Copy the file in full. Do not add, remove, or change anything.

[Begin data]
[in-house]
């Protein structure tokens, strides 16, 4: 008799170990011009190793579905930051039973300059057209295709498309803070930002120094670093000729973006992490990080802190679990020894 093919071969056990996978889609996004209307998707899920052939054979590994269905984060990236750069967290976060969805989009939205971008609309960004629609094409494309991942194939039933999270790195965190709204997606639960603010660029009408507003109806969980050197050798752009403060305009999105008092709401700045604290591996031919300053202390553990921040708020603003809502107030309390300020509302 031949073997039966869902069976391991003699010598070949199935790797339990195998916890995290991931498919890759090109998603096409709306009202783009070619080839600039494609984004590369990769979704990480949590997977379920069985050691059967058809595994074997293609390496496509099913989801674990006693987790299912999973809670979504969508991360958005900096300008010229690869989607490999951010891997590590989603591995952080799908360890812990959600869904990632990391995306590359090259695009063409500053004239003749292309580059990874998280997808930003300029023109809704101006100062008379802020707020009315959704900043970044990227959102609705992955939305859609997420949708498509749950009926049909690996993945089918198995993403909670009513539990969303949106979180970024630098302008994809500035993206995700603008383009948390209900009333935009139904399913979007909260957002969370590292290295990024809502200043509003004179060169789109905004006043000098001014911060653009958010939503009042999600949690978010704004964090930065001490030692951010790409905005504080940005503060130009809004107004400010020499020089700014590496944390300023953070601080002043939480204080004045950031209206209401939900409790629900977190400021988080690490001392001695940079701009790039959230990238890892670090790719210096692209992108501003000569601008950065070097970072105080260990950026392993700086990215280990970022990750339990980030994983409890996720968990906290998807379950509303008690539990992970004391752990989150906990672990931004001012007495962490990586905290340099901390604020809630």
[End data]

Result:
[in-house]
């Protein structure tokens, strides 16, 4: 008799170990011009190793579905930051039973300059057209295709498309803070930002120094670093000729973006992490990080802190679990020894 093919071969056990996978889609996004209307998707899920052939054979590994269905984060990236750069967290976060969805989009939205971008609309960004629609094409494309991942194939039933999270790195965190709204997606639960603010660029009408507003109806969980050197050798752009403060305009999105008092709401700045604290591996031919300053202390553990921040708020603003809502107030309390300020509302 031949073997039966869902069976391991003699010598070949199935790797339990195998916890995290991931498919890759090109998603096409709306009202783009070619080839600039494609984004590369990769979704990480949590997977379920069985050691059967058809595994074997293609390496496509099913989801674990006693987790299912999973809670979504969508991360958005900096300008010229690869989607490999951010891997590590989603591995952080799908360890812990959600869904990632990391995306590359090259695009063409500053004239003749292309580059990874998280997808930003300029023109809704101006100062008379802020707020009315959704900043970044990227959102609705992955939305859609997420949708498509749950009926049909690996993945089918198995993403909670009513539990969303949106979180970024630098302008994809500035993206995700603008383009948390209900009333935009139904399913979007909260957002969370590292290295990024809502200043509003004179060169789109905004006043000098001014911060653009958010939503009042999600949690978010704004964090930065001490030692951010790409905005504080940005503060130009809004107004400010020499020089700014590496944390300023953070601080002043939480204080004045950031209206209401939900409790629900977190400021988080690490001392001695940079701009790039959230990238890892670090790719210096692209992108501003000569601008950065070097970072105080260990950026392993700086990215280990970022990750339990980030994983409890996720968990906290998807379950509303008690539990992970004391752990989150906990672990931004001012007495962490990586905290340099901390604020809630």